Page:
HOMILY FOR SECOND SUNDAY OF ORDINARY TIME (B)

Dear friends. It has been a tough week. Many people sick with the virus, lots of funerals and then the Mother and Babies Home Report. It will take us all a while to unpack and reflect on this very painful report but I could not help but mention it today in the light of the Gospel. What came to me is that the women who have told their stories and shared their pain are Christ-like figures who have been channels of redemption and healing for the Church and for society. How so?

When John the Baptist saw Jesus in today’s Gospel, he pointed at him and said: ‘Look, there is the Lamb of God’. We might think that John was complimenting Jesus for his gentleness and meekness like a lamb. But at the time, no one who heard those words from John would have missed the real meaning of a lamb being the animal given over for sacrifice. On the innocent lamb was heaped the sins of many and it was believed that the sacrifice of this lamb would somehow bring redemption and forgiveness to the people. In the case of Jesus, this is exactly how it played out. Jesus was killed at exactly the time the Passover lambs were being killed. On him was heaped the sins of the Jews, the Romans and all that was wrong within our human condition. The sacrifice of the lamb was effective in cleansing and reforming individuals and society.

This is still our faith today. We still believe that Jesus’ work of reform is still going on. He is still the lamb whose sacrifice is still at work. Out of love, he takes our sins on himself, he breaks their power and gives us freedom and joy. That’s why we say at every Mass before Holy Communion when the priest holds up the chalice and host: ‘Behold, the lamb of God who takes away the sins of the world. Blessed are those called to the supper of the lamb’.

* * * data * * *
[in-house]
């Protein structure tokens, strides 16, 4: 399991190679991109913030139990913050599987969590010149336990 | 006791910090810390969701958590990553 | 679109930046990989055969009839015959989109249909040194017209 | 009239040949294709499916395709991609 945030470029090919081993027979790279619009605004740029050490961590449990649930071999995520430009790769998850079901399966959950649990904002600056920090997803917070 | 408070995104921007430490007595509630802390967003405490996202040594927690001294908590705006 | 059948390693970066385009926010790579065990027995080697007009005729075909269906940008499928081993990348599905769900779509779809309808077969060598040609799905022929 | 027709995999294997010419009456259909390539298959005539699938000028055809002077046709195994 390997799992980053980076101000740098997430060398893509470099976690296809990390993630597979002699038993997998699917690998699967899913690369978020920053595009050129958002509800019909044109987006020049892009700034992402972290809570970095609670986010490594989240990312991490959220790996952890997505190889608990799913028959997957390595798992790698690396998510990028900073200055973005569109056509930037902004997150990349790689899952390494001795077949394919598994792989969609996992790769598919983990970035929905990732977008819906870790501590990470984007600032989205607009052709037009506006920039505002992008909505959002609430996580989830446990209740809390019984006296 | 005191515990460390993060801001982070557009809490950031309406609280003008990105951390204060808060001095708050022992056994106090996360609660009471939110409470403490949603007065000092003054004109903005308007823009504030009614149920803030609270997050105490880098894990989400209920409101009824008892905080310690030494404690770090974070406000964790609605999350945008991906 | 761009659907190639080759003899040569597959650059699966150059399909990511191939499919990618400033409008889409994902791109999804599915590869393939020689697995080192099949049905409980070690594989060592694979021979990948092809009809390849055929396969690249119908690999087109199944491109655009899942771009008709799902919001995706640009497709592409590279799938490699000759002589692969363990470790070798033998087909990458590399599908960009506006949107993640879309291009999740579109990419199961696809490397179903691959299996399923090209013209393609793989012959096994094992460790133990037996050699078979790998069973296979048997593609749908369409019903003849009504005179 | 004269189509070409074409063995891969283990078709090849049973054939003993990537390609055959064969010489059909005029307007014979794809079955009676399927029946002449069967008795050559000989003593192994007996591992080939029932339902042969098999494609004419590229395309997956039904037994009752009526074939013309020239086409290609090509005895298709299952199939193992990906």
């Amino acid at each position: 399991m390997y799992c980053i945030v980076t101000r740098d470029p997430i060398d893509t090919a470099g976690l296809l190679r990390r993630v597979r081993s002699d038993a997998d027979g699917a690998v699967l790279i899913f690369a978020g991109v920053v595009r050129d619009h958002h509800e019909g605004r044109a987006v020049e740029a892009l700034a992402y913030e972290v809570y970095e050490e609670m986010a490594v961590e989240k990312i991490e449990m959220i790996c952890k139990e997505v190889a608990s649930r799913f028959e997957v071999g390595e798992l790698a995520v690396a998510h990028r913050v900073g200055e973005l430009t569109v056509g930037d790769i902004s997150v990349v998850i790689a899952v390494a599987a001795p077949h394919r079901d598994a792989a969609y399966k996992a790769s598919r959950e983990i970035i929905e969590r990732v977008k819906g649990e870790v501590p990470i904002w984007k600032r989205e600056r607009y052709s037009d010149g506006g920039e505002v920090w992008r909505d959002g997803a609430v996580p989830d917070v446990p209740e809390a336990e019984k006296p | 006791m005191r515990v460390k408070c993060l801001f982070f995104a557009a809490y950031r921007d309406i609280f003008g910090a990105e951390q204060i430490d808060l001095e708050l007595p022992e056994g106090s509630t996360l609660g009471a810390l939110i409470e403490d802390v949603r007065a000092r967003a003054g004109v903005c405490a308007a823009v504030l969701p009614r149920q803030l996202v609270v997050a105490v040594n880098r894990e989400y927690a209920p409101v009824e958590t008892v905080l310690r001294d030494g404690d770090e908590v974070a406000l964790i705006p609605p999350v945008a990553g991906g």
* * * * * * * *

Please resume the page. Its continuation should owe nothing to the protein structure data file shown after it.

Evidence of that ongoing work of healing and saving are the lives of the women who shared their stories. Like lambs who were sacrificed, on them fell the sins of others and who carried the shame that belonged to everyone. Many years later, their truth has come out into the open – the truth we were not prepared to hear many years ago but the truth that we can only hope will make us a better and humane Church and society.

Many of the women who have told their stories might find it odd to be described as Christ-like people but it is a description I believe is fitting for two reasons – first because it is a reversal of the injustice of being scapegoated and shamed to become instruments through whom God’s work of healing and justice flow. Second, because Jesus in his love and compassion draws close and identifies most with the wounded and the marginalized, as they once were.

As a Church and society, it will take us a while to come to terms with what has been exposed. But as we move forward, we need to do so humbly with these questions in mind. In similar reports that will be published in say thirty years from now, and that will condemn our blindness as we condemn the blindness of previous generations today, who will be the Lamb of God then? Will it be the unborn? The homeless? Those deprived of the right to know their natural fathers and mothers? Who else?